The violins sweep the song open, and the bandoneones curl the dancers into the song. Fran’s back is to his chest, her hand covering his on her hip. Their left legs slide out as one, circle in and out, and her stride is the first that has been long enough that he does not have to curtail anything. She spins forward, her fingers firm in his, and when she snaps back to his chest, her chin even higher than his, there is something fierce, something heated, in her uncanny wine-colored eyes, something that had not been there before. Her foot finds his instep as though magnetized, her push direct to his pull, opening his body, and she steps spiked into the space before him. Her feet’s flourish sends the split skirt to fluttering, and she sinks, fans one perfect leg across the floor, rises to meet his eyes, and he has never wanted this so much.

Their arms hold like foils; their feet spar choreographed, the open toe of her shoe sliding first up his calf and then touching the thin leather covering his own. She anticipates his lead in ways no one has ever done, and perhaps she hears the tension in his muscle, the uncoiling of each tendon, because she turns her body out to meet his chest again. The fullness of her is like the swell of the violins, sawed keen with the bow, and he spins her in another tight circle. Her feet make him dizzy, dizzy but sharp, and the tap of her heels counterpoints the beat of his breath.

This is backward ocho, forward, backward again, and he does not pull—she pursues—and her back is hot under his palm. All bared skin, and there is combat in her adornos, in the flare of each foot, but not in her hands. She holds his shoulder and hand as a comrade, and she holds his eyes like a lover. He cannot look away, but he must see the floor, and so he fits his hands on her waist, circles behind her, and the dance floor is empty. Ashe stands beside Balthier and Al-Cid, flanked by dignitaries, one of Basch’s guard three steps behind her. Basch himself stands on the opposite side of the room, so he faces his queen. Arcing between them is the color-and-glint wash of court finery, the mixed pale and brown faces turned toward him. Everyone is watching. His blood surges, Fran surges, forward and reverse, and she tips back in his arms so far the tips of her ears nearly brush the floor. Her leg comes up to his hip, not for balance, but to show the tilt of them until she straightens, leans into the slowing breath of the bandoneones. The curve of her breasts presses close, here where the violins take over and hold them together in the crook of his elbow, but there is still the fraught space between their hips, where she is ever before him. Even when he slides backward, her thigh but a half inch separated from his, she is before him, and when the music pushes them forward, she compels him, draws him with the touch of her toe on the outside of his calf, with lustradas and the undrawn bow of her spine. She presses her cheek to his, but she does not drape, does not expect him to hold her up, as partners before have, and he can make cruzada and zarandeo, can know she follows.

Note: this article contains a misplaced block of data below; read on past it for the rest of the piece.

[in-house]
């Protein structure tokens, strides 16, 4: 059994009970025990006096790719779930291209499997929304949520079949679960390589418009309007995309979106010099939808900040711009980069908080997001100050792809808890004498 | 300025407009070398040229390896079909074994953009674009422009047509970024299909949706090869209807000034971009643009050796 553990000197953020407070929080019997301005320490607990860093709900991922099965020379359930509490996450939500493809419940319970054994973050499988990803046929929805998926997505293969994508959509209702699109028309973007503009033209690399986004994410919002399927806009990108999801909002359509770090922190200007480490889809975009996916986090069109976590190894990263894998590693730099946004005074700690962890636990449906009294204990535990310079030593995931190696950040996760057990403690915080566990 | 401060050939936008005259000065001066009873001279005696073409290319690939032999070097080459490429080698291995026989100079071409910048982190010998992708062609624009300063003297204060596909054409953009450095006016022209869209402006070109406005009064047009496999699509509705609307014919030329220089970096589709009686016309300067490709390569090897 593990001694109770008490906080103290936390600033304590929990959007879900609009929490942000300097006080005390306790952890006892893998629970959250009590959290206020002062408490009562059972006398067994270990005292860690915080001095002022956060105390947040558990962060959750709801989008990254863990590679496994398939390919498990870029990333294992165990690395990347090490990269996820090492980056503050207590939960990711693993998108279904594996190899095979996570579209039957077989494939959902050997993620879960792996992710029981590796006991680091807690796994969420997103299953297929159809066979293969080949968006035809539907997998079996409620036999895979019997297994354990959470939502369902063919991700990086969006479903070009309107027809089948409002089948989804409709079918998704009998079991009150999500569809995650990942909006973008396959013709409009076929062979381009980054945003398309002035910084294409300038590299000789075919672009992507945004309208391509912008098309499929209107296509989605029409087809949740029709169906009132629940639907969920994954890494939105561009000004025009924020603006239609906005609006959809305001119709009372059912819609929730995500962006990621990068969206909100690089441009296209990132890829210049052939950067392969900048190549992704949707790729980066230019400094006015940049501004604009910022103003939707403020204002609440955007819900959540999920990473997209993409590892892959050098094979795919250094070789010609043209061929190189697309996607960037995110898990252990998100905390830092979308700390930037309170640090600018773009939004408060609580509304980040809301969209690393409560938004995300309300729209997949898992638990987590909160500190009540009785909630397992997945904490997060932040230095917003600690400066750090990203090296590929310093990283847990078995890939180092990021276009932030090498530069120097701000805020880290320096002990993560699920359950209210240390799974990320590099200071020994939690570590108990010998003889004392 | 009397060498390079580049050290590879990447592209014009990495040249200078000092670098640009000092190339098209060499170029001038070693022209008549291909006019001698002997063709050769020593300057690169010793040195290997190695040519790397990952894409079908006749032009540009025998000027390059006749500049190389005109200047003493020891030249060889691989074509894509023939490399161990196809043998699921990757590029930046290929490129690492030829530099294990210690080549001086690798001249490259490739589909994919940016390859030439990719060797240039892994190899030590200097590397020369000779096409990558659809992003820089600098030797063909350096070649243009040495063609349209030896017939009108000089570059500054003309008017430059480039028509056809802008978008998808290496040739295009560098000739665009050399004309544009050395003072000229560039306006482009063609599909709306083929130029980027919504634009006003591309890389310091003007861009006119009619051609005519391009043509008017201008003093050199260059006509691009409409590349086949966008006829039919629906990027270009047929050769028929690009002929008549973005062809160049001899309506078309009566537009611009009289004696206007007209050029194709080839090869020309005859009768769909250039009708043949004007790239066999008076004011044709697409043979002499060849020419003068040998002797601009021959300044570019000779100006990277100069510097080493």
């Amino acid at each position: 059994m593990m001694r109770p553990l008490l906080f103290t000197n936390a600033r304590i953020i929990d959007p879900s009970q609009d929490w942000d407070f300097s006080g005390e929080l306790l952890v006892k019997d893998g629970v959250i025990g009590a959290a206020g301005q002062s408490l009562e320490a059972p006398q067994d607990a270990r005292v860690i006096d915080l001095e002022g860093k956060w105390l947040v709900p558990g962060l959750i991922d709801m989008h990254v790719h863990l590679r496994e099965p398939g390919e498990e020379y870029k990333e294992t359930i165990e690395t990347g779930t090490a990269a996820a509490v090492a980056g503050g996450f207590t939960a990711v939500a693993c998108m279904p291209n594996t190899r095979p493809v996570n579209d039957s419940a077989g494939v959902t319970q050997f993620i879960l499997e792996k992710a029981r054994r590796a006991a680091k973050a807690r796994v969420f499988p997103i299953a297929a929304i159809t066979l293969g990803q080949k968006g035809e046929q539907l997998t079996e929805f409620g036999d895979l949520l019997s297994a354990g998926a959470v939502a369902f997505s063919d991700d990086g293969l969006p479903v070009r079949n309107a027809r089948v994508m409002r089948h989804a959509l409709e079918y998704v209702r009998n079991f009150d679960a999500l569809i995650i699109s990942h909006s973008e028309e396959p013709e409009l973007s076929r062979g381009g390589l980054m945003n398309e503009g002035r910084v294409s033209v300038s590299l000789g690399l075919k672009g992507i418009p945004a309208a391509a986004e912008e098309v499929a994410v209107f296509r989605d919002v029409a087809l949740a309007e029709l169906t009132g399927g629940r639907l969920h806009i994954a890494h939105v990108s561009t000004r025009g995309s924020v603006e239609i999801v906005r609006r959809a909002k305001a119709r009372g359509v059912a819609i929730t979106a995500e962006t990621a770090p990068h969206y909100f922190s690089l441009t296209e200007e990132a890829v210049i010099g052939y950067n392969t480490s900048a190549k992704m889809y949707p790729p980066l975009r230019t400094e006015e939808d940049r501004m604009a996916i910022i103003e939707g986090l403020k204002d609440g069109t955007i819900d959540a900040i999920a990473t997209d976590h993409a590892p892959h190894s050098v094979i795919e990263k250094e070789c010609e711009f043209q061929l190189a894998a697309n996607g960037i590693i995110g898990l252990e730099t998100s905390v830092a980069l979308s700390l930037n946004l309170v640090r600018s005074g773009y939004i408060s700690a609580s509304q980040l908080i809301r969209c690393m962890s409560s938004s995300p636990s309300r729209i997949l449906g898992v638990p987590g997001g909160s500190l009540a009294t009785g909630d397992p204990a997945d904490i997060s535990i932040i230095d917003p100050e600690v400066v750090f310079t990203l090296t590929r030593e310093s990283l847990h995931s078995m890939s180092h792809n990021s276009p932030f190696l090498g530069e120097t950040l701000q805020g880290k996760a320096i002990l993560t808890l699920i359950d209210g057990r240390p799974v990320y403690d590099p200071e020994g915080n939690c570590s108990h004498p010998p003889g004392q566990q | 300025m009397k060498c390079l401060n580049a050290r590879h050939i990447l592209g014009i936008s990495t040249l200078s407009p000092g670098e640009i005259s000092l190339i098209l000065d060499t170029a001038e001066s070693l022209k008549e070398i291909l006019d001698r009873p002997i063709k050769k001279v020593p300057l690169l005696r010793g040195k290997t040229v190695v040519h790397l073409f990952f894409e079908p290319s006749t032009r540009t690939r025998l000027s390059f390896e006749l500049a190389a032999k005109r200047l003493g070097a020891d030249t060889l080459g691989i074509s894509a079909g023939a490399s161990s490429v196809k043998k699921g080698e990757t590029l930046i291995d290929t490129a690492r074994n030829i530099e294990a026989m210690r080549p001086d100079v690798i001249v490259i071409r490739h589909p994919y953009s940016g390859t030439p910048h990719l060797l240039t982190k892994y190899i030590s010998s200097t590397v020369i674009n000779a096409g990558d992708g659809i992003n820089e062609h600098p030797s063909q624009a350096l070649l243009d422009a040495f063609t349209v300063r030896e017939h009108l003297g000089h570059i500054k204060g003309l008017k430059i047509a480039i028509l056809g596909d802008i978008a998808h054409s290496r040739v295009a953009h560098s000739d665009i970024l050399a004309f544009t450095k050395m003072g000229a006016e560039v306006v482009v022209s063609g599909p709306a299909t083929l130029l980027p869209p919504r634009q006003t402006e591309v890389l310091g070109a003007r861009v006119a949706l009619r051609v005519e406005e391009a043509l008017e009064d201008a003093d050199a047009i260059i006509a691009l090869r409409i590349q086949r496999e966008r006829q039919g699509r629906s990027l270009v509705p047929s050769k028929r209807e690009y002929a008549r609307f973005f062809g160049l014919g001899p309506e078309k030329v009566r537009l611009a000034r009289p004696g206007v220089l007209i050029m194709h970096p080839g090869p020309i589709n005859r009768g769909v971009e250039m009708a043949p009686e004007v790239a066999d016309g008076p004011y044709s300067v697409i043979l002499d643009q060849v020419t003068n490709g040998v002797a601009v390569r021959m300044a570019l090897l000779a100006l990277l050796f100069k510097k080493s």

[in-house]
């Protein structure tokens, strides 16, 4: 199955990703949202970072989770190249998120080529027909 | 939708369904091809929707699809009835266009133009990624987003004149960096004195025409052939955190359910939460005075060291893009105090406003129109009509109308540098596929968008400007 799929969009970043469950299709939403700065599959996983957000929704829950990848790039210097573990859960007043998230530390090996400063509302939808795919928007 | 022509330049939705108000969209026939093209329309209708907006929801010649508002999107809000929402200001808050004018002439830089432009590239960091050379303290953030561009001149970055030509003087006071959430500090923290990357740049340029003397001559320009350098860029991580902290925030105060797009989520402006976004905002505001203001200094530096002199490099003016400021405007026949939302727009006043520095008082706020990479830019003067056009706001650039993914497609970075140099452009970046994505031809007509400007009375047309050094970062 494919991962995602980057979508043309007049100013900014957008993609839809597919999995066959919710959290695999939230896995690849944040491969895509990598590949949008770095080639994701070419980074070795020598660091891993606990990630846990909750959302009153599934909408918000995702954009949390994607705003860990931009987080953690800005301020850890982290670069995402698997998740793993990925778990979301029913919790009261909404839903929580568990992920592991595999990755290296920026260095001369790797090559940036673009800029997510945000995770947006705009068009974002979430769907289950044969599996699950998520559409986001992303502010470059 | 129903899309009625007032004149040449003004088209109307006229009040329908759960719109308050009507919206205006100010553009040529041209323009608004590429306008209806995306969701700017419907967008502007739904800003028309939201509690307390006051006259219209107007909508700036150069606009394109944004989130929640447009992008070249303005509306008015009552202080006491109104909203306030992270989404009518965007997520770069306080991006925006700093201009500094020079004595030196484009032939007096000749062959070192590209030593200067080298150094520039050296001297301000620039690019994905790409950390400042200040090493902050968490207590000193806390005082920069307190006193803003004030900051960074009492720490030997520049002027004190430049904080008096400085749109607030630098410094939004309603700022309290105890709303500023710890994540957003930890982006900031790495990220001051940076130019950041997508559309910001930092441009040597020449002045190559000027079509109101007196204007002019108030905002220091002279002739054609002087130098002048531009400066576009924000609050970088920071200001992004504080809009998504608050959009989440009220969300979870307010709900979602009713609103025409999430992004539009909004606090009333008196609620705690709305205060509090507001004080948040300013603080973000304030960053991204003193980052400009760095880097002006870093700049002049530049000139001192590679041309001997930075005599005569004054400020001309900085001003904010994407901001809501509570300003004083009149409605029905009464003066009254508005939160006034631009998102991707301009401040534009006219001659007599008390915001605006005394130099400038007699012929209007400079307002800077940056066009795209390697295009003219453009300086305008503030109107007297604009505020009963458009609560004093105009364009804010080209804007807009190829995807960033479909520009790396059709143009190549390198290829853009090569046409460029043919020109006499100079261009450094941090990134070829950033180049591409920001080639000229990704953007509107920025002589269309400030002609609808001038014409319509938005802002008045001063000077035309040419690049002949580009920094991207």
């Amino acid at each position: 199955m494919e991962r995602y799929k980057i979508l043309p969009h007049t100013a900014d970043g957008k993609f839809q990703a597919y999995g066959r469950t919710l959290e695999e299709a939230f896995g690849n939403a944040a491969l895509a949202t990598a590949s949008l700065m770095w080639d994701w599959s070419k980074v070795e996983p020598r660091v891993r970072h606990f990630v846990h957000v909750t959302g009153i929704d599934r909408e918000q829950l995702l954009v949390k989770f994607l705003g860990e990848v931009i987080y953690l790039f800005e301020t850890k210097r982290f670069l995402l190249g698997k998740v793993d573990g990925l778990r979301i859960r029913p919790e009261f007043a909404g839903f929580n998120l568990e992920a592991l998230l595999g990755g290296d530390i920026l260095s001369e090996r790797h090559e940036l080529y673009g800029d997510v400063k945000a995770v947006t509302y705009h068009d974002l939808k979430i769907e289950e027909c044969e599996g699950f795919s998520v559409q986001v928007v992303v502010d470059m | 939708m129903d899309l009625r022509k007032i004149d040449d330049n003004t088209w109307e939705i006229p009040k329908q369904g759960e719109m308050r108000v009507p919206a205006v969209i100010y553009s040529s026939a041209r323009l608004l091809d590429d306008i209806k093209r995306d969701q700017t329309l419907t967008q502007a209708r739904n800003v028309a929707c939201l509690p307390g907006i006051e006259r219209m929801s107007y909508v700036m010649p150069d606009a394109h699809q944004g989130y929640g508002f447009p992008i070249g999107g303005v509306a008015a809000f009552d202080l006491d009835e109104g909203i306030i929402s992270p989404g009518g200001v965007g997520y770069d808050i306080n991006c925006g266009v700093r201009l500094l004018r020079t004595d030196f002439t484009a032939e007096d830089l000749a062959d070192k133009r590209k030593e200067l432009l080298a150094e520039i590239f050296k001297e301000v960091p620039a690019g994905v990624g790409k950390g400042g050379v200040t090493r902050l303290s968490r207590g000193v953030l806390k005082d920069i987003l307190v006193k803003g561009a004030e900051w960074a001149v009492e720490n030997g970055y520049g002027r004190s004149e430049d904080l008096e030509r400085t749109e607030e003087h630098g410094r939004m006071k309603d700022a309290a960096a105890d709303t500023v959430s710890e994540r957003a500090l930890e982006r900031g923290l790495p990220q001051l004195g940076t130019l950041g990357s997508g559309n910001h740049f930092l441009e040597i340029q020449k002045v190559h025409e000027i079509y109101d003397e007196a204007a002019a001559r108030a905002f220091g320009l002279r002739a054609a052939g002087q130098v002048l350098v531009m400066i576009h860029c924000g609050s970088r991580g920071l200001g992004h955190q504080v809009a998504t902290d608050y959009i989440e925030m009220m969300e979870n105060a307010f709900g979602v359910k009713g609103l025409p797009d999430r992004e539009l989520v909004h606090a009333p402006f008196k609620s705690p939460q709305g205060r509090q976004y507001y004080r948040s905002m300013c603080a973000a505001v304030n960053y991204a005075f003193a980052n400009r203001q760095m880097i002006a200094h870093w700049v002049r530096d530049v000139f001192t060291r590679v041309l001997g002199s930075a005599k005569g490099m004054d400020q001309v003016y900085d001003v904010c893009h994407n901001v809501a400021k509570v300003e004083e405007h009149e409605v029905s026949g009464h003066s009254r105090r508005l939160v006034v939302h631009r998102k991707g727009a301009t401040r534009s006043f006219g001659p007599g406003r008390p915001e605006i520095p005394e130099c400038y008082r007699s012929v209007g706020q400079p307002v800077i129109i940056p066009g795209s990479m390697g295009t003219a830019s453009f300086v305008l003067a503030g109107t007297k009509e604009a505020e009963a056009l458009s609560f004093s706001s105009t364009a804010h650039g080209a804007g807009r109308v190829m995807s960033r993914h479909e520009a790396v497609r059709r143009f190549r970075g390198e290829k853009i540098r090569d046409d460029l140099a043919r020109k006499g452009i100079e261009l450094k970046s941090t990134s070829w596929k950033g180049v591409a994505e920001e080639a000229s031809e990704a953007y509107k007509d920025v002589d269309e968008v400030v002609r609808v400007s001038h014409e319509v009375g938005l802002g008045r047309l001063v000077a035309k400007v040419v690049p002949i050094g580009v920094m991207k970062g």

When his leg moves between hers, she matches him, steps over clean and clean and then with the same swirling drag of the musicians. She is outside and inside and beneath his skin with every silent step. Her left thigh lifts to his left hip, her body oblique but the slide of her bare skin against the fabric of his trousers lasts to the back of his knee, and he must spin her away, must have her press close again, must feel her body and the music and the gaze. The watching is like a second skin, nerves they both share, and it fuses their palms and even the space between them.

When the bandoneones fill in again, pull them out of the violins’ sway and dip, Fran’s feet are like her arrows, pointed and sharp and everywhere. They dart between his golpecitos, curveting around the steadfastness of the beat and the strength of his thighs. The almost-touch of her is maddening, is perfect, and at the thought, she bends with him, matches the stretch of his back with the arch of her spine, and he thinks that if he looks up, he will see some face he knows, but he cannot look up from the column of Fran’s throat or the perfect tension in her muscles. She can make this look effortless, springs back with the suppleness of saplings, and the piano’s slowing brings the song’s end, but not before she sweeps low to the floor, before he lifts her to feel the full weight of her body, muscle and bone and blood and power, arced at his side. They come to rest with his mouth above hers, her left leg stretched long and near-flat to the floor, but gravity is reversed in her eyes. He draws her up, she rises level, and there is applause. There is an exchange. There is promise.